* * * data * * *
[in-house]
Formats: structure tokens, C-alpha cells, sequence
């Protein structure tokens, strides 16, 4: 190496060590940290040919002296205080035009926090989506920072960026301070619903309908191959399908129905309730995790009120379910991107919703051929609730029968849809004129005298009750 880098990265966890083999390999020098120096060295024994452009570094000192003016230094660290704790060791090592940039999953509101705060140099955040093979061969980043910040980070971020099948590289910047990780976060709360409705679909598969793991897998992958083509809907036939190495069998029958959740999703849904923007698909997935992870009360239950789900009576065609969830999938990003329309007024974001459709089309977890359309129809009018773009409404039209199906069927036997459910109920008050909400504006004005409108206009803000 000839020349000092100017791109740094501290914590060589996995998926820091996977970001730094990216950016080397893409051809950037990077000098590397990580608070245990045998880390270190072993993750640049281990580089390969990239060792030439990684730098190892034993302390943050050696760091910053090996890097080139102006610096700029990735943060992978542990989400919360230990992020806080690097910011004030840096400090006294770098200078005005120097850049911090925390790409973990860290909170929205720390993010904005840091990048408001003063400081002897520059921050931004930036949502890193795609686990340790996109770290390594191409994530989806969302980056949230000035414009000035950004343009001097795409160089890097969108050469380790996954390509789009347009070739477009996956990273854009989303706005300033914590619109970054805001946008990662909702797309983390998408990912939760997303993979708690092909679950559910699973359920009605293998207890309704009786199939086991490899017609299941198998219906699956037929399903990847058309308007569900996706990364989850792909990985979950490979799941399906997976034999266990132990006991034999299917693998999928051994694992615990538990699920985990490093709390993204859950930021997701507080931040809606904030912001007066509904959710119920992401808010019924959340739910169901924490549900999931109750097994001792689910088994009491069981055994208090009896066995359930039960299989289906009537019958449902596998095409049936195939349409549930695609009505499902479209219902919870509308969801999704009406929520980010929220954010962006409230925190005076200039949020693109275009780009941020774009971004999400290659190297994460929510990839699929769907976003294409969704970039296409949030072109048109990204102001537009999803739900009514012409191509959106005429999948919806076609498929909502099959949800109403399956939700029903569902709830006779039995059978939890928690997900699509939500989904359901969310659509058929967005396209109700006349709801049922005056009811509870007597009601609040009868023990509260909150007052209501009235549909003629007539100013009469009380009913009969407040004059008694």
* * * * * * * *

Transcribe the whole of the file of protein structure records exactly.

[in-house]
Formats: structure tokens, C-alpha cells, sequence
């Protein structure tokens, strides 16, 4: 190496060590940290040919002296205080035009926090989506920072960026301070619903309908191959399908129905309730995790009120379910991107919703051929609730029968849809004129005298009750 880098990265966890083999390999020098120096060295024994452009570094000192003016230094660290704790060791090592940039999953509101705060140099955040093979061969980043910040980070971020099948590289910047990780976060709360409705679909598969793991897998992958083509809907036939190495069998029958959740999703849904923007698909997935992870009360239950789900009576065609969830999938990003329309007024974001459709089309977890359309129809009018773009409404039209199906069927036997459910109920008050909400504006004005409108206009803000 000839020349000092100017791109740094501290914590060589996995998926820091996977970001730094990216950016080397893409051809950037990077000098590397990580608070245990045998880390270190072993993750640049281990580089390969990239060792030439990684730098190892034993302390943050050696760091910053090996890097080139102006610096700029990735943060992978542990989400919360230990992020806080690097910011004030840096400090006294770098200078005005120097850049911090925390790409973990860290909170929205720390993010904005840091990048408001003063400081002897520059921050931004930036949502890193795609686990340790996109770290390594191409994530989806969302980056949230000035414009000035950004343009001097795409160089890097969108050469380790996954390509789009347009070739477009996956990273854009989303706005300033914590619109970054805001946008990662909702797309983390998408990912939760997303993979708690092909679950559910699973359920009605293998207890309704009786199939086991490899017609299941198998219906699956037929399903990847058309308007569900996706990364989850792909990985979950490979799941399906997976034999266990132990006991034999299917693998999928051994694992615990538990699920985990490093709390993204859950930021997701507080931040809606904030912001007066509904959710119920992401808010019924959340739910169901924490549900999931109750097994001792689910088994009491069981055994208090009896066995359930039960299989289906009537019958449902596998095409049936195939349409549930695609009505499902479209219902919870509308969801999704009406929520980010929220954010962006409230925190005076200039949020693109275009780009941020774009971004999400290659190297994460929510990839699929769907976003294409969704970039296409949030072109048109990204102001537009999803739900009514012409191509959106005429999948919806076609498929909502099959949800109403399956939700029903569902709830006779039995059978939890928690997900699509939500989904359901969310659509058929967005396209109700006349709801049922005056009811509870007597009601609040009868023990509260909150007052209501009235549909003629007539100013009469009380009913009969407040004059008694």